In Europe, the Cambridge Science Park, founded by Trinity College in 1970, is the oldest science park in the UK, with strong links with the University of Cambridge. Ireland is yet another example of a modern knowledge economy. Since 1970, 17 Institutes of Technology have been established in Ireland. Today, Ireland is ranked as one of the wealthiest countries in the OECD. Finland, despite a major banking crisis in 1993, loss of trade and high inflation, invested in R&D and its economy grew. Today it ranks first in the number of researchers per 1,000 population. With a population less than half that of Karachi, its one high-tech company, Nokia, has more exports ($48 billion) than all of Pakistan ($30 billion).

East Asian Tigers South Korea, Hong Kong, Singapore and Taiwan followed Japan’s example through the development of research universities in the 1960s and the 70s. The fruits are clear: Singapore’s economy grew 189 fold since the country became independent from Malaysia – its per capita rising from $512 in 1965 to $36,537. South Korea became an economic superpower in less than four decades, increasing its GDP from $3.9 billion in 1960 to over $264 billion in 1990 to $1.5 trillion now.

Emerging Asian economies are now beginning to adopt this model as well: Turkey in the last 20 years has built over 43 technology parks attached to its universities. The largest ones at METU, ITU and Bilkent University with over 700 companies generate revenues of over $750 million. Turkey’s GDP has grown to over 10 percent this year, with exports exceeding $111 billion. In Malaysia, Educity is building seven universities in a development zone three times the size of Singapore, expecting to attract over $100 billion’s investment in two decades. India over the next five years will establish 200 new universities, including nine new IITs, bringing the total number of IITs to 16.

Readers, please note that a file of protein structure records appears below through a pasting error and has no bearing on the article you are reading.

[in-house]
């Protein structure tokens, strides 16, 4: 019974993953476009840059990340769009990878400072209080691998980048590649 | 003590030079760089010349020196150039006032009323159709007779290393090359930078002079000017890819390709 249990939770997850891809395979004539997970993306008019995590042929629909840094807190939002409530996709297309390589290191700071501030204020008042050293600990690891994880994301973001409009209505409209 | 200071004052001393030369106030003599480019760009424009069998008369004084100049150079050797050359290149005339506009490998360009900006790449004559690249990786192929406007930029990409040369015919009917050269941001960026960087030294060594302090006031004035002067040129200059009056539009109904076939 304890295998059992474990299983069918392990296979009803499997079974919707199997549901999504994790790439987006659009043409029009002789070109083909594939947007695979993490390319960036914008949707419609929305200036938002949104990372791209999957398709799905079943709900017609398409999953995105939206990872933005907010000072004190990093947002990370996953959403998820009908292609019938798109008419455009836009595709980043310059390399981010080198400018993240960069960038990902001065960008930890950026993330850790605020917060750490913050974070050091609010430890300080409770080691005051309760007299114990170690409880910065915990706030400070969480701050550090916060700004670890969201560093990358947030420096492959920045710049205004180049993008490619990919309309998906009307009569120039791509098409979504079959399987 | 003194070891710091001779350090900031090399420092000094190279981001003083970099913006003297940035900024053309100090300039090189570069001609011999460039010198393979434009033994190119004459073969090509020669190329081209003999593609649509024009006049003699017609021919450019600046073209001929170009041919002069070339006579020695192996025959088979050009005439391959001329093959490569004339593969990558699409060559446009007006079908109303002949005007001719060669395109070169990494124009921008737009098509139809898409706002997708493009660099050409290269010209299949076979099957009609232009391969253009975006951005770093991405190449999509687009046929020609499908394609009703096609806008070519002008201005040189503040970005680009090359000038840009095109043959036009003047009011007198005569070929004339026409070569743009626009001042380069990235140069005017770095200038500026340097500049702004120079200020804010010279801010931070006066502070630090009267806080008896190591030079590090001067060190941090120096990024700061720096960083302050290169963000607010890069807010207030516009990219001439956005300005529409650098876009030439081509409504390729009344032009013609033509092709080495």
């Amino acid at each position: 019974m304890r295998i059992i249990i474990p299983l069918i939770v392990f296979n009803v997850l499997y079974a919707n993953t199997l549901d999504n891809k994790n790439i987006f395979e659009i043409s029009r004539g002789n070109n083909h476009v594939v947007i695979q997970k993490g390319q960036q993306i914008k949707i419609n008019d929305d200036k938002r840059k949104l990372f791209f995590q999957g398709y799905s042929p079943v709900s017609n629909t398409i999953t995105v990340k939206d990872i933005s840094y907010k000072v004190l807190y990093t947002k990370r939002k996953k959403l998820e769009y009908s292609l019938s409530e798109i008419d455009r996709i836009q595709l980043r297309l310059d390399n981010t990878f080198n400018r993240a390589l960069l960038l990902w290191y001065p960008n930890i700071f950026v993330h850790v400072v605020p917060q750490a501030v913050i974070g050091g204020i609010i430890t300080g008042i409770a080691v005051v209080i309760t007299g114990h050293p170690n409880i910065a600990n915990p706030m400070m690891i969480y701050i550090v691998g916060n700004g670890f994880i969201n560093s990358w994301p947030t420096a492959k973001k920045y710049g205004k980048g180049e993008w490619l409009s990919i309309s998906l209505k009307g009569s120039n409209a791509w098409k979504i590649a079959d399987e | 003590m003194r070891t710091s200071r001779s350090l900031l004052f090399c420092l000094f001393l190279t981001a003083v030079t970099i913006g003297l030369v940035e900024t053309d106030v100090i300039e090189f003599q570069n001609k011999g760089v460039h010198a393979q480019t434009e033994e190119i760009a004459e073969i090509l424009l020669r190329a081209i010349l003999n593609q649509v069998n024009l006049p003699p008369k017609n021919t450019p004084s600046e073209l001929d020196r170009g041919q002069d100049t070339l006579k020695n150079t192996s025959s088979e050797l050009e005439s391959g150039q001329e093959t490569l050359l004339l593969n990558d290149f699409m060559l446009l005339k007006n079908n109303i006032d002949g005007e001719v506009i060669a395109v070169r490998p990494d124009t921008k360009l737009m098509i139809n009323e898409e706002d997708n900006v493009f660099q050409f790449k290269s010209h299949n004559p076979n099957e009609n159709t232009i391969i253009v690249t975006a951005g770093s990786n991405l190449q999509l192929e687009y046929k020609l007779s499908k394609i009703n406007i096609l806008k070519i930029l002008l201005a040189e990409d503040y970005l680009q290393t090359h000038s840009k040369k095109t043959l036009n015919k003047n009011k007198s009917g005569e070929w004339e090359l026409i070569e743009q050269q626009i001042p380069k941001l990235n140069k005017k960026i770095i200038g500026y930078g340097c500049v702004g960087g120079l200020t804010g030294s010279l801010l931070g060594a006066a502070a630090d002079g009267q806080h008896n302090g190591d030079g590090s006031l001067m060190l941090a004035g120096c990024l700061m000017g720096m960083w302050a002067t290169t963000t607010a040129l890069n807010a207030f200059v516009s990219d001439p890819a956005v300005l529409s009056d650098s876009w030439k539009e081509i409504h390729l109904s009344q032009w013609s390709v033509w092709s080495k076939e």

Even oil-rich countries are beginning to realise the importance of a knowledge economy. King Abdullah University of Science and Technology in Saudi Arabia was established with a $10 billion endowment, with strong facilities for research including the fastest supercomputer in the Middle East and one of the most powerful in the world. Qatar and the UAE have built their own knowledge cities, attracting the best Western universities. Iran has invested in excellent universities and there is an exponential increase in research coming from Iranian universities. Its nuclear power for peace programme is indigenously designed and -developed. Iran also plans to establish over 50 technology parks by 2015.

Pakistan is catching up too. With research at an all-time high, this year, six of its universities were ranked in the top 300 universities of Asia. The HEC has established six Technology Incubators at its leading research universities, and the results are beginning to show with the creation of new companies. Six more Incubators are planned, depending on funding. Seventeen Offices of Innovation and Research (ORIC) have been established in the last two years, and 13 more will be established in the next two years. Three Centres of Advanced Study and Research in priority areas of development (Energy, Food Security, Water) are being established this year. One technology park is on the anvil at Islamabad.

Pakistan therefore needs to continue to focus on investing in quality higher education and research, or risk being left behind other emerging economies in the region.

The writer is chairperson of the Higher Education Commission of Pakistan. Email: jlaghari@ hec.gov.pk